Mad dogs, Englishmen . . .and Marcus Maydon
Most people consider a wet and windy winter inevitable. But not Marcus Maydon. The summer loving Brit has not experienced the cold season in seven years, travelling between England and Tokoroa every six months. And he has an envious tan to prove it. Astonishingly, Mr Maydon spends less than he would if he endured all four seasons in one country.
‘‘What it costs me in airfares I save on fuel,’’ he said.
‘‘I haven’t had a wood fire here since I arrived, it’s so warm.’’
Mr Maydon says he used to spend at least $2000 a year on heating while his flights have never exceeded $ 1800 return.
Such a nomadic lifestyle is the perfect way to visit family on both sides of the world, he says, and his adventures are all funded via the pension.
The retired horse racer said the money keeps rolling in because he does not leave England for more than a year.
When you ask why he chose to settle in Tokoroa he replies ‘‘why not?’’.
‘‘If there’s one little bit of heaven in a place I always make certain I see, it is when you enter the [Milford] Sound sailing down to Picton,’’ Mr Maydon says.
‘‘I must have done it 50 times but you can’t live on a boat, so Tokoroa is a good second best.’’
He says the clock winds back every time he arrives.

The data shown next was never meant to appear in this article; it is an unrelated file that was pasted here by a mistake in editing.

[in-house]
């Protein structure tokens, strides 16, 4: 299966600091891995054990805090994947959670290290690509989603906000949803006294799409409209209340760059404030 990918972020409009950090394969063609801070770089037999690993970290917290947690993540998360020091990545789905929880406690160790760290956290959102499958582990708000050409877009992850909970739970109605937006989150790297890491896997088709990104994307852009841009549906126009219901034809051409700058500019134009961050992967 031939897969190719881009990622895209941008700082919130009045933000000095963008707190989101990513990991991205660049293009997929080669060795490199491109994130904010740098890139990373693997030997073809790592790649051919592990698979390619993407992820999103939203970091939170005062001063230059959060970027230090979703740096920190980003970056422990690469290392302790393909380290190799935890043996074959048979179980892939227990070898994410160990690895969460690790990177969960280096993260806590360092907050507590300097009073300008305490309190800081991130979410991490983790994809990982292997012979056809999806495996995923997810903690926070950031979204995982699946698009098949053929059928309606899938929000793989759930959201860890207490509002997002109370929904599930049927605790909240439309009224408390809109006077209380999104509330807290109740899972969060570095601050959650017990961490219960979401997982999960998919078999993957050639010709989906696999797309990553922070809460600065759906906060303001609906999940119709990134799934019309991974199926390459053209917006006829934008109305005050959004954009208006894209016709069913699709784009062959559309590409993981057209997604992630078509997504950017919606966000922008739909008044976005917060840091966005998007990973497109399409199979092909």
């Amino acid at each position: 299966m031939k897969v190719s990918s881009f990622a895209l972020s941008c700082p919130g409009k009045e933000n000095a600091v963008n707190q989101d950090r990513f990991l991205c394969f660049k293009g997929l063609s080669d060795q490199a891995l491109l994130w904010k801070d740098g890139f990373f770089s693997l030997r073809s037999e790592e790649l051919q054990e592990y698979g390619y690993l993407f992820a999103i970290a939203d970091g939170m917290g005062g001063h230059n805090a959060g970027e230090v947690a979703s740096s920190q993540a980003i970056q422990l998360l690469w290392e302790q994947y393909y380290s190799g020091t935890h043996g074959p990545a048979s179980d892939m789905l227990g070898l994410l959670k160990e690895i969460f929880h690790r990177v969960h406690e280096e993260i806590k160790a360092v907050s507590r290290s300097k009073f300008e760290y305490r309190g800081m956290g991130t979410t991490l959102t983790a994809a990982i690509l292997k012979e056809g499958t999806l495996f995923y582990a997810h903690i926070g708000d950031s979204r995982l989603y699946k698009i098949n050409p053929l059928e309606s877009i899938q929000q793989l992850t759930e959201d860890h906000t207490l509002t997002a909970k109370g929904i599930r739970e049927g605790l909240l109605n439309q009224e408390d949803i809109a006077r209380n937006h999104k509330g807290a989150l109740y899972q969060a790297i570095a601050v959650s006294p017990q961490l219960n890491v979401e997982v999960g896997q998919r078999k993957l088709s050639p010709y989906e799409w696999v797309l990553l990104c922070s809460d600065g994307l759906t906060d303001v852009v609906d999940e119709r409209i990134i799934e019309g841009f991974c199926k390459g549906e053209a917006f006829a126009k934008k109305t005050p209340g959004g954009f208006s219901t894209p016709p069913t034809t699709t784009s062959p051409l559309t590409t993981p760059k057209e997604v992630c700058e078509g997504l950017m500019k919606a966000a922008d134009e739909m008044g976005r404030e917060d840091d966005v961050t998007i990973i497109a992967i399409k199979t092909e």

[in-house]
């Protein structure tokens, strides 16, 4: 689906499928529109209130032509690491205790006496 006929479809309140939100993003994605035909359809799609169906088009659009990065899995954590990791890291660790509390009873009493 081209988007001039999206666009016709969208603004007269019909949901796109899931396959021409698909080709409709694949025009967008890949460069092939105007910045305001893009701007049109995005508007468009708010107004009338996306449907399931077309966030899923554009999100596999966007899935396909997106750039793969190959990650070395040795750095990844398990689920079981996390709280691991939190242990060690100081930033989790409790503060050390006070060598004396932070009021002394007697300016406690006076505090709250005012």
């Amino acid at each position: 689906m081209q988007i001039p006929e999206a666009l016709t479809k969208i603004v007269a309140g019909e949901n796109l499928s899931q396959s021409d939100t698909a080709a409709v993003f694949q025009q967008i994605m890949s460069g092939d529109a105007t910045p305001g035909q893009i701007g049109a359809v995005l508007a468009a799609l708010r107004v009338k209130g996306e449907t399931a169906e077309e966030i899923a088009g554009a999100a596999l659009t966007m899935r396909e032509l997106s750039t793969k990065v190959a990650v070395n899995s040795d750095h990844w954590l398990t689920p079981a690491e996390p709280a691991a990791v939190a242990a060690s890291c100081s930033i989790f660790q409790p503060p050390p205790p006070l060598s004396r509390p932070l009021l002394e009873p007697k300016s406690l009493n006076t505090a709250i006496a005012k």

‘‘No disrespect to the Kiwis but New Zealand is 20 years behind England.’’
And he revels at the concept of living basic. ‘‘I love it, it makes me feel younger.’’ A lack of six-laned highways and sky scrapers is a drawcard for the witty marathon runner who has never owned a car, computer or phone during his stays in the southern hemisphere.
He pedals around town on a vintage bicycle, white hair tangling from his white helmet, employing the ancient mode of communication – face to face.
It no doubt keeps him fit, not that health is an issue for the grandfather who, at 67kg, gets up at ‘‘sparrow’s fart’’ to run 12 miles.
There is no hint of exaggeration in his voice when he says he has conquered more than 1000 half marathons and 250 full ones. That is the equivalent of jogging to Turkey and back.
‘‘I’m sure they call me the mad Pom behind my back but the people here are so nice,’’ he said.
The South Waikato provides a sweet escape from the crime-riddled nest England has become, he said.
‘‘Tokoroa is safer than any English town, especially for ladies.’’ And so he keeps coming back. His cheeky, vibrant nature has seen him merge into the Tokoroa community with ease.
Last year he founded the cheese rolling competition which will hit the hills this year on March 8.
There is one thing on his bucket list he must tick off before saying goodbye to the ‘‘sleepy little backwater town’’.
‘‘I might leave Tok when the sign on State Highway One has got a picture of cheese saying ‘Cheese Rolling Capital of the Country’ – and I’m determined it’s going to happen.’’
Another goal he is driven to accomplish is typical Marcus.
‘‘I’m going to run a marathon when I’m 100.’’
Cracking a grin he says his age is something he does not calculate in years.
‘‘You’re as young as the woman you feel.’’
That is a secret he is saving for a wet winter’s day.
Summer lover: There’s no such thing as hanging out for summer for Marcus Maydon who has not experienced a winter in seven years.